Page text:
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Finding Your Creative Vision Part 3 – The Black and White

5 May

“Both the grand and the intimate aspects of nature can be revealed in the expressive photograph. Both can stir enduring affirmations and discoveries, and can surely help the spectator in his search for identification with the vast world of natural beauty and wonder surrounding him.”
— Ansel Adams

Contemporary landscape photography is dominated by digital images of saturated and vibrant color. The popularity of this style is obvious and it oftentimes overshadows the traditional and subtle effectiveness of just using black and white. However, by no means is black and white photography passe. Today, we’ll discuss some of the most important processes involved in capturing and presenting your images in black and white.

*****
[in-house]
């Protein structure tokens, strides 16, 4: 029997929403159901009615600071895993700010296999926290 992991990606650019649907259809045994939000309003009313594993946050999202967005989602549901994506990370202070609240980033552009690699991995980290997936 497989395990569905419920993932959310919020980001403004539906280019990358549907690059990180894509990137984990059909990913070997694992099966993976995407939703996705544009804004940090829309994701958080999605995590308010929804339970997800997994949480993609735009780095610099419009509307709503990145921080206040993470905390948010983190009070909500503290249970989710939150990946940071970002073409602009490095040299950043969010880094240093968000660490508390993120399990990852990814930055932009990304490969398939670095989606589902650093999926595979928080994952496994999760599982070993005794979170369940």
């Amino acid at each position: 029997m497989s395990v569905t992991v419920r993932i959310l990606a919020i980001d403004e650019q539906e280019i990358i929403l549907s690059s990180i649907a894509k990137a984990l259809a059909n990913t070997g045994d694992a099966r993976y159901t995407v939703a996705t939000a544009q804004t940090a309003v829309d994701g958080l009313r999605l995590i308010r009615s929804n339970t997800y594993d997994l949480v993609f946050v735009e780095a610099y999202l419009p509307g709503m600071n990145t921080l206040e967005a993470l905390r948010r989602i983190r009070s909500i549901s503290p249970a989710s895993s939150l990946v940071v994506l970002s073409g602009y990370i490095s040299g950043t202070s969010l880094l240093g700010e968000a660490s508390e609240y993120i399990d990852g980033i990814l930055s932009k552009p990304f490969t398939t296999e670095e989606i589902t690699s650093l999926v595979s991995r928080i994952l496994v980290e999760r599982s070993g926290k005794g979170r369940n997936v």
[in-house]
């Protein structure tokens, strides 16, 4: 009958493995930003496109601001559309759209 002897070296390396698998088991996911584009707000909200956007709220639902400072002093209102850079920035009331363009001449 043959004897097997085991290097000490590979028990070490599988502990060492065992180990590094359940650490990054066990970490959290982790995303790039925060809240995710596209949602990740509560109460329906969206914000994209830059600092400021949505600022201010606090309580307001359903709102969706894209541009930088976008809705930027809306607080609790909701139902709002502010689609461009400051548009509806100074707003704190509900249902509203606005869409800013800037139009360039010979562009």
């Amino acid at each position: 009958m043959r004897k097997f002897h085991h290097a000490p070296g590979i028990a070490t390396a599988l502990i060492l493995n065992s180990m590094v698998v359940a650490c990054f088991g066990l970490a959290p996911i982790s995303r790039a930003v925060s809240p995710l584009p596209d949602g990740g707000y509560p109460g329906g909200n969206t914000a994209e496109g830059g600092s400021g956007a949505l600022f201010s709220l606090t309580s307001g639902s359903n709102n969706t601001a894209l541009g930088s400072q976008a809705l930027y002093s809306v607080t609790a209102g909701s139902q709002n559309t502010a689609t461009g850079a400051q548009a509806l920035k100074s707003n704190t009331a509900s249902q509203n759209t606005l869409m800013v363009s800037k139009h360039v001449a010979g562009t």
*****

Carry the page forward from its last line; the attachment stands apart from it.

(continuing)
Having a Vision

One of the most critical steps for the photographer to think in terms of black and white. What I mean is at the time of capture you should be envisioning a black and white finished product for your photograph. While this doesn’t always have to be the case, it certainly does help. You may be wondering, how does one go about developing this type of mindset?

One key is for the photographer to focus on finding black and white compositions when they are in the field. A prime way of accomplishing this is through the careful examination of subject matter and light. Black and white photography is most effective when there is a full spectrum of tone between white and black with many different shades of grey. Two common means of illustration are the primary colors of the subject and/or the light during the time of capture.